UK launches first licensing round for carbon storage projects

The UK has announced its first carbon storage licensing round in what was hailed as an “important day on the path to net-zero”.

The UK has opened its first licensing round of large-scale carbon capture projects in the North Sea. It could be the first of many, as estimates suggest up to 100 carbon dioxide (CO2) stores could be needed if the UK is to meet its target of reaching net-zero by 2050.

Operated by the North Sea Transition Authority (NSTA), the licensing round is inviting bids for projects in 13 areas within the North Sea, specifically in locations off the coast of Aberdeen, Teesside, Liverpool and Lincolnshire.

The chosen 13 areas are “a mixture of saline aquifers and depleted oil and gas field storage opportunities”, the NSTA said, adding that it has “fully considered issues including co-location with offshore wind… environmental issues and potential overlaps with existing or future [oil and gas] licences”.

The carbon capture and storage (CCS) schemes this could enable would see CO2 emissions from industry transported – either by ships or in pipelines – before being stored offshore, deep underground in geological formations.

It is expected that there will be strong competition to win the licences, which are set to be awarded in early 2023 – with the possibility of some schemes coming online within six years of the licence being granted. Applicants will also need to secure a lease from The Crown Estate or Crown Estate Scotland, as they would if they were applying to host offshore wind.

“In addition to the huge environmental benefits of significantly reducing carbon dioxide emissions into the atmosphere, the facilities will provide opportunities for many thousands of highly-skilled jobs,” said Andy Samuel, the chief executive of the NSTA.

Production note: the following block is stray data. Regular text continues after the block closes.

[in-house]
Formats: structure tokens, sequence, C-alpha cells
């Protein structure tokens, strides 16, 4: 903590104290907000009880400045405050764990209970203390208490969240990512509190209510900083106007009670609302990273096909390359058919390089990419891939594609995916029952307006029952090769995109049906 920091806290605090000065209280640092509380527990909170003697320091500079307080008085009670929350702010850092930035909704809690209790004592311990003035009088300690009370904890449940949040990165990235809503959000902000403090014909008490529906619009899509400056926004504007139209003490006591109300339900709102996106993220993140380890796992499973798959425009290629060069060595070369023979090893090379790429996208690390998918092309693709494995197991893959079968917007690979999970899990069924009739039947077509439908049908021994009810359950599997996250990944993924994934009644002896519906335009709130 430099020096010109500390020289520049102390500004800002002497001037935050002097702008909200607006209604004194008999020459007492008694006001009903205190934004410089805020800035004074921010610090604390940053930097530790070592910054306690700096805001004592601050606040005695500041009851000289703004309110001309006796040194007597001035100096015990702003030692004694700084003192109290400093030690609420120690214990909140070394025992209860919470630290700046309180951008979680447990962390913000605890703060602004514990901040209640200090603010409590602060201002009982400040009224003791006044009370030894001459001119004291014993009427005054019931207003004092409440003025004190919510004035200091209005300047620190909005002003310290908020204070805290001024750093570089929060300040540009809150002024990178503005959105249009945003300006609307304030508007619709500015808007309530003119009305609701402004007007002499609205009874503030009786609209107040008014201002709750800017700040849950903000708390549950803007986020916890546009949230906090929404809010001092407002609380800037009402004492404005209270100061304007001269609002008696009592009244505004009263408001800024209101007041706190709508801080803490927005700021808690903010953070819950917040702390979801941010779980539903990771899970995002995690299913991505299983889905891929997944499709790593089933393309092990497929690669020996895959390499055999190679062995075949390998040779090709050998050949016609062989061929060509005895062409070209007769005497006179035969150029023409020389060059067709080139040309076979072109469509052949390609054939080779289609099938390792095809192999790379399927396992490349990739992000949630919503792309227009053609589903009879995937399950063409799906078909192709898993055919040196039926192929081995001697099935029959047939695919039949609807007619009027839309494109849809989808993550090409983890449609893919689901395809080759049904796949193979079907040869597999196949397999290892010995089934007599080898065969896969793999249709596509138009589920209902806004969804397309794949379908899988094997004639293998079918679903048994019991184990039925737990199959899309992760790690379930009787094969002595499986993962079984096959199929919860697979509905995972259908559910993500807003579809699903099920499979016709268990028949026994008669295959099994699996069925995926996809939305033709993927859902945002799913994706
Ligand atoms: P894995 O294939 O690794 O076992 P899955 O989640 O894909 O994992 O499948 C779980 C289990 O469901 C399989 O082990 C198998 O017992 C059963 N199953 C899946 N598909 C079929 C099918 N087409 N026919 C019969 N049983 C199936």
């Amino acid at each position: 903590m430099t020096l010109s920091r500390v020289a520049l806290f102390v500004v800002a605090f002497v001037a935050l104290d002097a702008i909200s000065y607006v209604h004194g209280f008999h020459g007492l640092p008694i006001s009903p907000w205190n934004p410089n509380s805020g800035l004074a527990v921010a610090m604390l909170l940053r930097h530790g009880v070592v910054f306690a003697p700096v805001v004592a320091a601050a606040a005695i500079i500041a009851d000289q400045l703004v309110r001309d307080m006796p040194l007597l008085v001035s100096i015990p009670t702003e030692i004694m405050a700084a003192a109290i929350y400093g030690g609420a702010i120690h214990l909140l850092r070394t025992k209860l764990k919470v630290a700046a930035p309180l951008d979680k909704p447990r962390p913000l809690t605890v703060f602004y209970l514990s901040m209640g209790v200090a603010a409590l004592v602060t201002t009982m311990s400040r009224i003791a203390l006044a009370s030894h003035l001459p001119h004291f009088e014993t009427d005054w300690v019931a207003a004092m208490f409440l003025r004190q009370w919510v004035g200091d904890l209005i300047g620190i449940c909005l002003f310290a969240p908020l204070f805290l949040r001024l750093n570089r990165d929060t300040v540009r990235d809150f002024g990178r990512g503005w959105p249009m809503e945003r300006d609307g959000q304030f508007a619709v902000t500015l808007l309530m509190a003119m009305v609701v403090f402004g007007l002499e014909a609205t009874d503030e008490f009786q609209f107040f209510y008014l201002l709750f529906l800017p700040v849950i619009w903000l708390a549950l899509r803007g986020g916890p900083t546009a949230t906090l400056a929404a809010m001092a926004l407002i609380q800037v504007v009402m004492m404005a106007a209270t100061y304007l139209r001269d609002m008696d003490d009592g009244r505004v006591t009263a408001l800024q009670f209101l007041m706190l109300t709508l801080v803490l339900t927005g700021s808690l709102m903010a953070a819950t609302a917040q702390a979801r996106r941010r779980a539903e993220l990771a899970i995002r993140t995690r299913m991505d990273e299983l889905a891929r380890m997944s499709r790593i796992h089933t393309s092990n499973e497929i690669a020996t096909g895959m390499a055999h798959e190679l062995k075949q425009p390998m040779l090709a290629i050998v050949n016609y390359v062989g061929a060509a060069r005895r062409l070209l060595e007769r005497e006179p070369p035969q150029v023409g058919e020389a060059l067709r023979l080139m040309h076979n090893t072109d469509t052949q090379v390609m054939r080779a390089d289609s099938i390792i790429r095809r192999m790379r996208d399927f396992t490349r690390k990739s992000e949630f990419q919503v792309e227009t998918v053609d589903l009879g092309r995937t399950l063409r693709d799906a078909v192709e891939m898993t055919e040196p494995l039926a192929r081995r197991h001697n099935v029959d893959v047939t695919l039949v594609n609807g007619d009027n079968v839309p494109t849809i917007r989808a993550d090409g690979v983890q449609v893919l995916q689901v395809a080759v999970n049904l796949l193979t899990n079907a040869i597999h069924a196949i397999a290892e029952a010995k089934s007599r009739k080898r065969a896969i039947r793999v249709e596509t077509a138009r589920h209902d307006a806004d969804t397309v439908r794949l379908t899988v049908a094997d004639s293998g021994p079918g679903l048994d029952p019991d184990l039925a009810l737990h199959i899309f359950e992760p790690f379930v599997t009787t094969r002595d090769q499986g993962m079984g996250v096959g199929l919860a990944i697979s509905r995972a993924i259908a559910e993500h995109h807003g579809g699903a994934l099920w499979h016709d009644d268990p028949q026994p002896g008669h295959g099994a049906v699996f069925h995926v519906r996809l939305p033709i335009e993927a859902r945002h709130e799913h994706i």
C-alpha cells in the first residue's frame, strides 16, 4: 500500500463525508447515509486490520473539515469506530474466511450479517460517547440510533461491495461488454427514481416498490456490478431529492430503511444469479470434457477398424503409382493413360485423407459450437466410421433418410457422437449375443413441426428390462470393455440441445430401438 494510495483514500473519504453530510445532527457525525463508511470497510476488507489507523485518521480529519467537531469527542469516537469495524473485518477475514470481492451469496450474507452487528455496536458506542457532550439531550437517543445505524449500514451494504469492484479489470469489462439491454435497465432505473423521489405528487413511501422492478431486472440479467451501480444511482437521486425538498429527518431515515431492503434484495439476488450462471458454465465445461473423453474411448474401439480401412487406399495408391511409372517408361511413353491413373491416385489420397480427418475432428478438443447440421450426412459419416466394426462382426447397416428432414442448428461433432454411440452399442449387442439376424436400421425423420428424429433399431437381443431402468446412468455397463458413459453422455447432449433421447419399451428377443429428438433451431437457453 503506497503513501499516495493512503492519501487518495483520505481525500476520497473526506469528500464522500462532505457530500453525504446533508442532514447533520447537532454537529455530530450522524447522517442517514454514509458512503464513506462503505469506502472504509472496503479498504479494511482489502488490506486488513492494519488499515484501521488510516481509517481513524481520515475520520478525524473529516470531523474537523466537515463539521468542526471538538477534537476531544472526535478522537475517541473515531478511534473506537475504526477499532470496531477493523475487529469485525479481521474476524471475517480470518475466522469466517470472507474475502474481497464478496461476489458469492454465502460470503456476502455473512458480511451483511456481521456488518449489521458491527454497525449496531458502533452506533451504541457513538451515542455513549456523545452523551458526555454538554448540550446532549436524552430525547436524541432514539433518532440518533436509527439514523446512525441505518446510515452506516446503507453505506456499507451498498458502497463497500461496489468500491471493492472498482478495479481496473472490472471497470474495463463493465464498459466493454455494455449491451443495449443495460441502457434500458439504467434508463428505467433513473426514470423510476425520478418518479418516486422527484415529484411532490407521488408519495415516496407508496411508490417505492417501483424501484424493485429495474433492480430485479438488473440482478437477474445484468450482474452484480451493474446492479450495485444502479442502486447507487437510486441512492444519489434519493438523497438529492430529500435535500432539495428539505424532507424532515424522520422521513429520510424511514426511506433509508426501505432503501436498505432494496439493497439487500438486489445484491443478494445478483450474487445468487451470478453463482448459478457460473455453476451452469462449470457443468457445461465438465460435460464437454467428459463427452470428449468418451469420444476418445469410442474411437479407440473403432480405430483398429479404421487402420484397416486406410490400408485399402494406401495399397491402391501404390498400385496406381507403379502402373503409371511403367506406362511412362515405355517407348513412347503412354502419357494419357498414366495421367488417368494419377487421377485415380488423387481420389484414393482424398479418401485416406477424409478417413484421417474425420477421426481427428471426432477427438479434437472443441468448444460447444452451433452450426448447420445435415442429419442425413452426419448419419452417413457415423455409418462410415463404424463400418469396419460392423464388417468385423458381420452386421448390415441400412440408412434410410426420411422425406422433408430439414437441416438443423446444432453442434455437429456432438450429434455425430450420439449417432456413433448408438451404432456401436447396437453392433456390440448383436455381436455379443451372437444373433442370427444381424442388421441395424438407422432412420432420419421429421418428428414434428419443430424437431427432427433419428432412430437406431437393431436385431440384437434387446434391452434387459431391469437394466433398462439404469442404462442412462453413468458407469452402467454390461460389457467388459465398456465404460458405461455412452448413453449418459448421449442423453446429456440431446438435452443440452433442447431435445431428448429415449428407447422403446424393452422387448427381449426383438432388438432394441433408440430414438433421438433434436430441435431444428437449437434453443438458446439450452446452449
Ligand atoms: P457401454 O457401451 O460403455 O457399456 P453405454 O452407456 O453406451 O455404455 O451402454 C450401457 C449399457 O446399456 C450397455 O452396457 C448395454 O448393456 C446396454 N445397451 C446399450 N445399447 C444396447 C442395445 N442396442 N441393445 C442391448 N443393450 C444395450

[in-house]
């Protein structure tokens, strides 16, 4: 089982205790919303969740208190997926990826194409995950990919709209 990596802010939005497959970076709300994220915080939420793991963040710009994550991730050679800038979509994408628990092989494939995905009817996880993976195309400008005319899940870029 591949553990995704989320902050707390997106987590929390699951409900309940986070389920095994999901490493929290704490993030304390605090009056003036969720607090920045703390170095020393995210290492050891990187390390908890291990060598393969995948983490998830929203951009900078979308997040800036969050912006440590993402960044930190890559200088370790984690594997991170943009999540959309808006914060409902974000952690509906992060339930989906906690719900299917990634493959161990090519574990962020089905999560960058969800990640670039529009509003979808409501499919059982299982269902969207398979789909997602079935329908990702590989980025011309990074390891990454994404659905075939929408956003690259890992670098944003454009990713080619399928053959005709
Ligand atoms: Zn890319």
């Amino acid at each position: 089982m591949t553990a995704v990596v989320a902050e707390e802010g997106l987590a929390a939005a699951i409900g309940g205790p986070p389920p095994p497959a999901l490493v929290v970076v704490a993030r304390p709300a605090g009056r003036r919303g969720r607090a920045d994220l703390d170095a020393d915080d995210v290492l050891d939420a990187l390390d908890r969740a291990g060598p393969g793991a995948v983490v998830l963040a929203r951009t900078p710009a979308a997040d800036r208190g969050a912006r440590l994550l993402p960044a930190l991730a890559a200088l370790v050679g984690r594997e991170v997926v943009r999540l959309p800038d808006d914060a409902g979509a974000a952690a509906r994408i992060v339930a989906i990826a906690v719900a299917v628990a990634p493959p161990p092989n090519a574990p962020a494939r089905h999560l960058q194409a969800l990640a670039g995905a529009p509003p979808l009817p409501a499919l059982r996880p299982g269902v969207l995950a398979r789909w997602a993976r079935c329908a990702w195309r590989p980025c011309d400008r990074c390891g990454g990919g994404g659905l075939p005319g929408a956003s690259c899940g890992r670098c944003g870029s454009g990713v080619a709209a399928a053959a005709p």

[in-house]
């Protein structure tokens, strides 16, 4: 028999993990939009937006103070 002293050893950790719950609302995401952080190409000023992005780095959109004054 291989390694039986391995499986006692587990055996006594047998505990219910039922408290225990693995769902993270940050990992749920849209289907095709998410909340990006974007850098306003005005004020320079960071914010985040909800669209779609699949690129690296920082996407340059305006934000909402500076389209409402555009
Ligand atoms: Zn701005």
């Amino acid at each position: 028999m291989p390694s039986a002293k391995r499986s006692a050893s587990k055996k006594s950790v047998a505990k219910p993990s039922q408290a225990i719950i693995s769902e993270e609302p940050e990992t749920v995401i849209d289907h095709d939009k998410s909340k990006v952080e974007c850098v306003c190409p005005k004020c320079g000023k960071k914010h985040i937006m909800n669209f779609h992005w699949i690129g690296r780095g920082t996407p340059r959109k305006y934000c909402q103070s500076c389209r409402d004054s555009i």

“Carbon storage is going to be needed across the world. There is growing investor appetite and we are keen to accelerate the development of the carbon storage sector so that the UK is well-positioned to be a global leader.

Policymakers have emphasised the importance of public-private collaboration in commercialising CCS technologies and scaling them up rapidly, to the point of describing CCC as a “non-optional” component of the UK’s transition to net-zero.

As part of this goal, the government's Ten-Point Plan specifically targets the capture of at least 20 million tonnes of CO2 annually by 2030. According to estimates by the Carbon Capture and Storage Association, achieving this aim will require at least £1.2bn of funding.

UK energy minister Greg Hands said the government was determined to “make the UK a world leader in carbon capture”, adding that this “will be crucial in helping us reduce emissions and protect the viability and competitiveness of British industry”.

To date, the UK Government has only issued six licences to carbon storage projects in the North Sea. It first began issuing licenses in 2010, under the Energy Act of 2008.

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